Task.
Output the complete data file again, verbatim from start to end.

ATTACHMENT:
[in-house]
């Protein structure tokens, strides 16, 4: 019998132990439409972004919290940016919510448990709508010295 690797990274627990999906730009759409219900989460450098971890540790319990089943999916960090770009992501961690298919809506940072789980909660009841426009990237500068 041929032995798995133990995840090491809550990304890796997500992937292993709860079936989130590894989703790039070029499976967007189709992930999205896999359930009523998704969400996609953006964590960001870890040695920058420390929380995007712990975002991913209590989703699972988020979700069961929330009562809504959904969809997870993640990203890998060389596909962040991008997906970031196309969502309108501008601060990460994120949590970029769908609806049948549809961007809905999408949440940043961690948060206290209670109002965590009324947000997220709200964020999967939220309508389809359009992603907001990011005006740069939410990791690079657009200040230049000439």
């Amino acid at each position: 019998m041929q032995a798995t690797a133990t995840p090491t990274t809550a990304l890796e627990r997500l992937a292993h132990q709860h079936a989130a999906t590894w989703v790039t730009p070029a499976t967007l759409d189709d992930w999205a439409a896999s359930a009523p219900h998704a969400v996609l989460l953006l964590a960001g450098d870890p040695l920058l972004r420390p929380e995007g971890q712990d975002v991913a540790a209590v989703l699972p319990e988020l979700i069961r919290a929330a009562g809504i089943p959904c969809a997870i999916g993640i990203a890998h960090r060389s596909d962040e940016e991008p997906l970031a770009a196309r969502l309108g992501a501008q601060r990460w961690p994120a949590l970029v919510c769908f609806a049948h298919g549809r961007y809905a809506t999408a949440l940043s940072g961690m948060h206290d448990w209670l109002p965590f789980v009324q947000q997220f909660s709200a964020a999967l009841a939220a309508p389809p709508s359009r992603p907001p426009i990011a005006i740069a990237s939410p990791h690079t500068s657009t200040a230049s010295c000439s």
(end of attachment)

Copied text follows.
[in-house]
């Protein structure tokens, strides 16, 4: 019998132990439409972004919290940016919510448990709508010295 690797990274627990999906730009759409219900989460450098971890540790319990089943999916960090770009992501961690298919809506940072789980909660009841426009990237500068 041929032995798995133990995840090491809550990304890796997500992937292993709860079936989130590894989703790039070029499976967007189709992930999205896999359930009523998704969400996609953006964590960001870890040695920058420390929380995007712990975002991913209590989703699972988020979700069961929330009562809504959904969809997870993640990203890998060389596909962040991008997906970031196309969502309108501008601060990460994120949590970029769908609806049948549809961007809905999408949440940043961690948060206290209670109002965590009324947000997220709200964020999967939220309508389809359009992603907001990011005006740069939410990791690079657009200040230049000439």
């Amino acid at each position: 019998m041929q032995a798995t690797a133990t995840p090491t990274t809550a990304l890796e627990r997500l992937a292993h132990q709860h079936a989130a999906t590894w989703v790039t730009p070029a499976t967007l759409d189709d992930w999205a439409a896999s359930a009523p219900h998704a969400v996609l989460l953006l964590a960001g450098d870890p040695l920058l972004r420390p929380e995007g971890q712990d975002v991913a540790a209590v989703l699972p319990e988020l979700i069961r919290a929330a009562g809504i089943p959904c969809a997870i999916g993640i990203a890998h960090r060389s596909d962040e940016e991008p997906l970031a770009a196309r969502l309108g992501a501008q601060r990460w961690p994120a949590l970029v919510c769908f609806a049948h298919g549809r961007y809905a809506t999408a949440l940043s940072g961690m948060h206290d448990w209670l109002p965590f789980v009324q947000q997220f909660s709200a964020a999967l009841a939220a309508p389809p709508s359009r992603p907001p426009i990011a005006i740069a990237s939410p990791h690079t500068s657009t200040a230049s010295c000439s």